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Effect of time to flowering on yield of rapeseed for drier areas of the South Western Australian cereal belt

D. K. Suanda, R. H. Sedgley and N. Thurling

Crop and Pasture Sciences, School of Agriculture, University of Western Australia, Nedlands, WA. 6009

Contrasting rapeseed populations were grown in a low rainfall zone at Merredin, Western Australia (306 mm) as part of research aimed at defining a high yield ideotype for this environment.


Brassica napus cv. Marnoo, B. campestris ssp. oleifera cv. Jumbuck and an experimental B. campestris population, as Chinoli C-40 were assessed in a five replicate randomized complete block design sown on June 18th, 1987.

Table 1. Time to 50% anthesis, dry matter (D. M.) production, seed yield and harvest index of early and late maturing genotypes of rapeseed sown on a light textured duplex soil at Merredin in 1987.

1) J = B. campestris ssp. oleifera cv. Jumbuck; M = B. napus cv. Marnoo; C = B . campestris exp. pop. Chinoli C-40; 2)DAS = days after sowing; Harvest index = seed yield over total D. M. at final harvest.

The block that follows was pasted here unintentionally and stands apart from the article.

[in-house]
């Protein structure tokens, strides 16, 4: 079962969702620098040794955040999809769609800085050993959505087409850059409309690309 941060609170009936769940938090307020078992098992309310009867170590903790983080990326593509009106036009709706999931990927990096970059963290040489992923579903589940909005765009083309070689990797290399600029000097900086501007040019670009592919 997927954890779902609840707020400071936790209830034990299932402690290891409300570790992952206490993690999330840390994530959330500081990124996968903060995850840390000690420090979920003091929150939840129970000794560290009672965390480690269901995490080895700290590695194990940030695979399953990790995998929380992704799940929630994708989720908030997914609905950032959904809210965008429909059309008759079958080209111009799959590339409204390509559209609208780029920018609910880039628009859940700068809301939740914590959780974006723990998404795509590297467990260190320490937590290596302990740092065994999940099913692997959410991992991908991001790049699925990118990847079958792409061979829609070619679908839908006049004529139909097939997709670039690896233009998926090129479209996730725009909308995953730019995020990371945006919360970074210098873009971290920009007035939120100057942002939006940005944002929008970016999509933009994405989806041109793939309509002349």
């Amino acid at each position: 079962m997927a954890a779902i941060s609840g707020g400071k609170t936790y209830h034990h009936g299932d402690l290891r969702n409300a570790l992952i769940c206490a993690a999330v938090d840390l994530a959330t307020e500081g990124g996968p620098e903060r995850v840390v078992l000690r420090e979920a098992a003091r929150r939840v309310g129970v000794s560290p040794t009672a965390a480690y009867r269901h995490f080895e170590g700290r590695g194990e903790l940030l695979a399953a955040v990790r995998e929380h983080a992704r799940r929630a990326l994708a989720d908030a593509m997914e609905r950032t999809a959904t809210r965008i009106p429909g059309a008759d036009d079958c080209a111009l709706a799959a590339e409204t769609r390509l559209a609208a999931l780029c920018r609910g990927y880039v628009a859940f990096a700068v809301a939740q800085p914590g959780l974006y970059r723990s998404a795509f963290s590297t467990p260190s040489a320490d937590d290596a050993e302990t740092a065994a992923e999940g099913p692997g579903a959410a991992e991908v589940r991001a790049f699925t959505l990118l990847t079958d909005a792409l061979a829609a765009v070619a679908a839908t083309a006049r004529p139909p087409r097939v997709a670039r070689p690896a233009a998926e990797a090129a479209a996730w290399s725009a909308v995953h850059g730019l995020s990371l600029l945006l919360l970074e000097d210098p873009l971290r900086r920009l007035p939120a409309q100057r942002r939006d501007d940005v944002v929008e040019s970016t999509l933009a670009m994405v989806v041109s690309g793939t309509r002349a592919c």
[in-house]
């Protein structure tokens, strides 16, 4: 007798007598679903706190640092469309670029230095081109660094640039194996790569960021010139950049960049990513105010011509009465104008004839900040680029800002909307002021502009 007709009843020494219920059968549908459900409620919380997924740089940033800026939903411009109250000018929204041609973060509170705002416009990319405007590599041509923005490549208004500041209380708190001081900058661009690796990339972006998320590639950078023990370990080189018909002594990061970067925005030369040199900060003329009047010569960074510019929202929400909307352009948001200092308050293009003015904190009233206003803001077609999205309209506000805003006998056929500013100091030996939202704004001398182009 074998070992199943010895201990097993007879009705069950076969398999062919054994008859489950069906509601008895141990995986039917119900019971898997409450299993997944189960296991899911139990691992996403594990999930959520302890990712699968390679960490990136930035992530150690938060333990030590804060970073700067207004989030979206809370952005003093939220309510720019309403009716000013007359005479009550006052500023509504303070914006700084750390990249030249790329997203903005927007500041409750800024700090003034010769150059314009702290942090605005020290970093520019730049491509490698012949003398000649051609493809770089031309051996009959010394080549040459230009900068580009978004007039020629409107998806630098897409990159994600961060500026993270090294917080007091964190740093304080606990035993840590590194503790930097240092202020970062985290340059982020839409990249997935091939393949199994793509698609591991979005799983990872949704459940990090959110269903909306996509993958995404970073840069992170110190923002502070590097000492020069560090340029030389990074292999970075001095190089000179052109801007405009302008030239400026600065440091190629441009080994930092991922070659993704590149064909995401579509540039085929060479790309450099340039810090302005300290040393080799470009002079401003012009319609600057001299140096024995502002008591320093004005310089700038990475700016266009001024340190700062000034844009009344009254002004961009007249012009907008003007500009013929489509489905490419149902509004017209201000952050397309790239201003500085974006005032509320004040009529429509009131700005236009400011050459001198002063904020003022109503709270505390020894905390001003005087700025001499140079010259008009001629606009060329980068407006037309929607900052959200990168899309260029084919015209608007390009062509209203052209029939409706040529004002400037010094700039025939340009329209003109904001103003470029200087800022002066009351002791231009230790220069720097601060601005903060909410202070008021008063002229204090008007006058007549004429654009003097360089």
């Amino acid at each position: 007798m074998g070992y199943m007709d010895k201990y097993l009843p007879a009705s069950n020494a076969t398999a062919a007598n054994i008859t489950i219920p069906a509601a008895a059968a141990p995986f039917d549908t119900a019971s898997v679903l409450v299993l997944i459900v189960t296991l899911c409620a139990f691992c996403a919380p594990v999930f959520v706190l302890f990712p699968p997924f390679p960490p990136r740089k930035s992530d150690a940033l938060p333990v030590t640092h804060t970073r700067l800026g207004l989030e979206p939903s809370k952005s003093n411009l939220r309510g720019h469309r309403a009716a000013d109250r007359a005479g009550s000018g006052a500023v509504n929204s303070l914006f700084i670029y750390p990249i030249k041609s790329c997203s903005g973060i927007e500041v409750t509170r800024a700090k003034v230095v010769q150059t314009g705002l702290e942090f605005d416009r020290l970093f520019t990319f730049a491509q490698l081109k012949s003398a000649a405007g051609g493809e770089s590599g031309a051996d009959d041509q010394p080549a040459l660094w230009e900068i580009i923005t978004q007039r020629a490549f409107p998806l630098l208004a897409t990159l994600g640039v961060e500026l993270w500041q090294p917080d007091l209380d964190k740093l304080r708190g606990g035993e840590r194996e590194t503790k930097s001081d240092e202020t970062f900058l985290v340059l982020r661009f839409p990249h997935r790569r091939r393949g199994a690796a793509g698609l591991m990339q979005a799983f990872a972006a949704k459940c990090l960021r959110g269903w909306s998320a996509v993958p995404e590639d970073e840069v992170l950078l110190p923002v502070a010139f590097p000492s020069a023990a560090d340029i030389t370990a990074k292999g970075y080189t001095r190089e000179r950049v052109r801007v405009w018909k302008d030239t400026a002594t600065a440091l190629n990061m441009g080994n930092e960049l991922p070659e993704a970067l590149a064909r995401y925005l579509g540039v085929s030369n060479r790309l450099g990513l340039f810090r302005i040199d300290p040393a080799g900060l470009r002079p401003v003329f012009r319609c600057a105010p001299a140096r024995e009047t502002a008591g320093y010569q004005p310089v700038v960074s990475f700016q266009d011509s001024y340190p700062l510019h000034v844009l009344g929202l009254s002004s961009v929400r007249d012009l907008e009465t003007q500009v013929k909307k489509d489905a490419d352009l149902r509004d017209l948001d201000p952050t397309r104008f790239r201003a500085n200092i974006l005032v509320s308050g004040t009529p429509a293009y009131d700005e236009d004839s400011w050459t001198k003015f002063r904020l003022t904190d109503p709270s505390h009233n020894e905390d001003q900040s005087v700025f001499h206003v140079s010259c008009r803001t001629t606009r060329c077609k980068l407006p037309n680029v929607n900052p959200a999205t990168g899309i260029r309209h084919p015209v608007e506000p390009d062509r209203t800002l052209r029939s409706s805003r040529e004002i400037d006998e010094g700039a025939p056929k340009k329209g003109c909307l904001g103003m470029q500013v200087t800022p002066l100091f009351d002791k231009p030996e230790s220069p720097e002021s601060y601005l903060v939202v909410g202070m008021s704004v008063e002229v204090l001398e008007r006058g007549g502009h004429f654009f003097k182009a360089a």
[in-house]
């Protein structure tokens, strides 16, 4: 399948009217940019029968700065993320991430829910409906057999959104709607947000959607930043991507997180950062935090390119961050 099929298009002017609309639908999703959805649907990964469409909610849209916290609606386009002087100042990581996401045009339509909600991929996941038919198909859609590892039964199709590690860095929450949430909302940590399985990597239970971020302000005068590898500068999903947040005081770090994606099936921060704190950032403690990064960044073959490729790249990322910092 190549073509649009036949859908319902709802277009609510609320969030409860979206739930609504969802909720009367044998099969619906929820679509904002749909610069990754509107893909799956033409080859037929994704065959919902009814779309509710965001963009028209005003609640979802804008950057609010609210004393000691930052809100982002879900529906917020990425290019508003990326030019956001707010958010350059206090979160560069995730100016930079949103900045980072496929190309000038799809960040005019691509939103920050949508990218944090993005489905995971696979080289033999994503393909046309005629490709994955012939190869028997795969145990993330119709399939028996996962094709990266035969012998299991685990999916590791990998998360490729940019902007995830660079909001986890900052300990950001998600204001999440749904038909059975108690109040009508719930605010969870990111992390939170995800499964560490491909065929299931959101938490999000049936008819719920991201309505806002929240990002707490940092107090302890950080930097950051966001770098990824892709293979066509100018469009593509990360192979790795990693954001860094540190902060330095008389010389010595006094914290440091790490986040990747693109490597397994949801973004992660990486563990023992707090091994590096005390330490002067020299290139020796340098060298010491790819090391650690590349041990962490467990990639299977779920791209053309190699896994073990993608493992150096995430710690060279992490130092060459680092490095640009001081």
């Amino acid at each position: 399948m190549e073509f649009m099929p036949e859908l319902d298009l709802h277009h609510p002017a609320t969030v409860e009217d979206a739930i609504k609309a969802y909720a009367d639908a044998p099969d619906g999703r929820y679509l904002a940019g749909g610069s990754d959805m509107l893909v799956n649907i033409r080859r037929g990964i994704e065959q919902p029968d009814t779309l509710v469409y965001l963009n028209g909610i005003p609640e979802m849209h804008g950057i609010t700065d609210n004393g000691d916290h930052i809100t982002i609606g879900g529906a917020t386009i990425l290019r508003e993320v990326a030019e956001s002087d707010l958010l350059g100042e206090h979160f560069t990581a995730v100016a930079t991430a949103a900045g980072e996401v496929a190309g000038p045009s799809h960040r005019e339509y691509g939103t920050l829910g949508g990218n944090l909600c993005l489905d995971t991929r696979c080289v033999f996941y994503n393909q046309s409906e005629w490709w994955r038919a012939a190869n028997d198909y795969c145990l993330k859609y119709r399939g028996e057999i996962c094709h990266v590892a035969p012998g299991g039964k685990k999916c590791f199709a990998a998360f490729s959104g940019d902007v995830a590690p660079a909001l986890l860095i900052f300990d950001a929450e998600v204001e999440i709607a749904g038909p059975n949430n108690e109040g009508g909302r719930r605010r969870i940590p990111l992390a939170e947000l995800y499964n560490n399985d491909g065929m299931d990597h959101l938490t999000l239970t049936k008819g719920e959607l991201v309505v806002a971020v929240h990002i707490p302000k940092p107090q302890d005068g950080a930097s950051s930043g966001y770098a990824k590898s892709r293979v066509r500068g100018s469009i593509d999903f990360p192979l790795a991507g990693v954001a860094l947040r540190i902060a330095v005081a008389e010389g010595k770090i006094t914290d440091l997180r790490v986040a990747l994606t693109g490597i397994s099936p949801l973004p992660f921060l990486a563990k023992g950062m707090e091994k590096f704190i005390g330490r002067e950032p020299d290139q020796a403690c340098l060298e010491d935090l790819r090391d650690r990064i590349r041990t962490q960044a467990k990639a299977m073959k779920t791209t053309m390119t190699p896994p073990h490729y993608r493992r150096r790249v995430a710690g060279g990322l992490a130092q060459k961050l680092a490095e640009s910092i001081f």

Results and discussion

Chinoli C-40 flowered one week earlier than Jumbuck and three weeks earlier than Marnoo (Table 1). At anthesis Marnoo produced more dry matter than Chinoli C-40 and Jumbuck (1), but at final harvest the differences were not significant among the genotypes. Normal planting date for this region is in late May, but because the opening rains were late and the season was drier than usual, sowing was late and yields were low as shown by (2). In these conditions, the early flowering appears to confer a definite yield advantage, with higher biological yields and higher harvest indices as in other crops e. g. chickpea (3). More dry matter production after anthesis by Jumbuck and Chinoli C-40 was not reflected proportionately in higher yield, because the ratio of the seed yield to this material was less on Chinoli C-40(33%) and Jumbuck(42%) than Marnoo(56%). Marnoo compensates for late flowering by more efficient partitioning of dry matter into seed after flowering starts i.e. heavier seed weight (2.9 mg) compared with 2.2 mg for Chinoli C-40 and 1.8 mg for Jumbuck.

1. Richards, R. A. and Thurling, N. (1978). Aust. J. Agric. Res., 29: 479 - 490.

2. Scott, R. K., Ogunremi, E. A., Ivins, J. D., and Mendham, N. J. (1973). J. Agric. Sci., Camb., 81: 277 - 285.

3. Siddique, K. H. M. and Sedgley, R. H.(1986).Aust. J. Agric. Res., 37: 245 - 261.

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